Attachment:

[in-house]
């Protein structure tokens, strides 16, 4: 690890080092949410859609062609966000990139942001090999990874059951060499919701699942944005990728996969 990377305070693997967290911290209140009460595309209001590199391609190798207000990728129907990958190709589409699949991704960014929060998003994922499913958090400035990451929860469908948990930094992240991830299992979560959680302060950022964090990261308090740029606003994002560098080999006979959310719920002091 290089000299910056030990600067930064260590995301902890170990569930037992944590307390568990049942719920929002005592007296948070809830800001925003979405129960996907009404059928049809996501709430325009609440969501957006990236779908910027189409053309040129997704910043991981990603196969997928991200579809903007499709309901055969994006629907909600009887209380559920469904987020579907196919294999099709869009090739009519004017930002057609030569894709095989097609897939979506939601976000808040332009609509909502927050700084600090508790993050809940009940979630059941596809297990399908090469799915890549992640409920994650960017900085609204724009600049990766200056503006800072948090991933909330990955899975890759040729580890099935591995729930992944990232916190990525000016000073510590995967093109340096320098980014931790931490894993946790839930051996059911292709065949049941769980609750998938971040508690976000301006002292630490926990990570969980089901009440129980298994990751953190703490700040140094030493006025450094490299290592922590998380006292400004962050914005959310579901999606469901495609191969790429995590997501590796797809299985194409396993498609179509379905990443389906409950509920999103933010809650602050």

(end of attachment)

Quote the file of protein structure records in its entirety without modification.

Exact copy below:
[in-house]
């Protein structure tokens, strides 16, 4: 690890080092949410859609062609966000990139942001090999990874059951060499919701699942944005990728996969 990377305070693997967290911290209140009460595309209001590199391609190798207000990728129907990958190709589409699949991704960014929060998003994922499913958090400035990451929860469908948990930094992240991830299992979560959680302060950022964090990261308090740029606003994002560098080999006979959310719920002091 290089000299910056030990600067930064260590995301902890170990569930037992944590307390568990049942719920929002005592007296948070809830800001925003979405129960996907009404059928049809996501709430325009609440969501957006990236779908910027189409053309040129997704910043991981990603196969997928991200579809903007499709309901055969994006629907909600009887209380559920469904987020579907196919294999099709869009090739009519004017930002057609030569894709095989097609897939979506939601976000808040332009609509909502927050700084600090508790993050809940009940979630059941596809297990399908090469799915890549992640409920994650960017900085609204724009600049990766200056503006800072948090991933909330990955899975890759040729580890099935591995729930992944990232916190990525000016000073510590995967093109340096320098980014931790931490894993946790839930051996059911292709065949049941769980609750998938971040508690976000301006002292630490926990990570969980089901009440129980298994990751953190703490700040140094030493006025450094490299290592922590998380006292400004962050914005959310579901999606469901495609191969790429995590997501590796797809299985194409396993498609179509379905990443389906409950509920999103933010809650602050």